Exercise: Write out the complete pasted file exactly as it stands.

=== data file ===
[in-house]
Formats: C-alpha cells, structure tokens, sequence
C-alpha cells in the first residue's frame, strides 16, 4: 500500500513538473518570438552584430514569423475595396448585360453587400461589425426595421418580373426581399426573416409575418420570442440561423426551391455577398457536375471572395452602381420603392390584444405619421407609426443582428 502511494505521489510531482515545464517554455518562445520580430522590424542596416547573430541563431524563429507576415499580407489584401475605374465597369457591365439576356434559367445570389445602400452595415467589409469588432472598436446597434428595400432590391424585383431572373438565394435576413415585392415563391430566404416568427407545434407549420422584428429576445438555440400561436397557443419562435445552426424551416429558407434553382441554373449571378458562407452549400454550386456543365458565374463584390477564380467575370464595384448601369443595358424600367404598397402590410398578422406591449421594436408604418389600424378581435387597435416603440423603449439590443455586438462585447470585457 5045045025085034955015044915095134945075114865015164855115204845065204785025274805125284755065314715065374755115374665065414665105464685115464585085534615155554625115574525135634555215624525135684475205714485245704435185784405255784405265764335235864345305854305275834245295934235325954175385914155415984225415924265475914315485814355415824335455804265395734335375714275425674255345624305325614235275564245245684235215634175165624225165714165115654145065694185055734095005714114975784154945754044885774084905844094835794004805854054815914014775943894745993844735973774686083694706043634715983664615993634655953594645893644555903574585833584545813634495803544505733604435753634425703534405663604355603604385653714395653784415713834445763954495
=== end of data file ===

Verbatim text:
[in-house]
Formats: C-alpha cells, structure tokens, sequence
C-alpha cells in the first residue's frame, strides 16, 4: 500500500513538473518570438552584430514569423475595396448585360453587400461589425426595421418580373426581399426573416409575418420570442440561423426551391455577398457536375471572395452602381420603392390584444405619421407609426443582428 502511494505521489510531482515545464517554455518562445520580430522590424542596416547573430541563431524563429507576415499580407489584401475605374465597369457591365439576356434559367445570389445602400452595415467589409469588432472598436446597434428595400432590391424585383431572373438565394435576413415585392415563391430566404416568427407545434407549420422584428429576445438555440400561436397557443419562435445552426424551416429558407434553382441554373449571378458562407452549400454550386456543365458565374463584390477564380467575370464595384448601369443595358424600367404598397402590410398578422406591449421594436408604418389600424378581435387597435416603440423603449439590443455586438462585447470585457 5045045025085034955015044915095134945075114865015164855115204845065204785025274805125284755065314715065374755115374665065414665105464685115464585085534615155554625115574525135634555215624525135684475205714485245704435185784405255784405265764335235864345305854305275834245295934235325954175385914155415984225415924265475914315485814355415824335455804265395734335375714275425674255345624305325614235275564245245684235215634175165624225165714165115654145065694185055734095005714114975784154945754044885774084905844094835794004805854054815914014775943894745993844735973774686083694706043634715983664615993634655953594645893644555903574585833584545813634495803544505733604435753634425703534405663604355603604385653714395653784415713834445763954495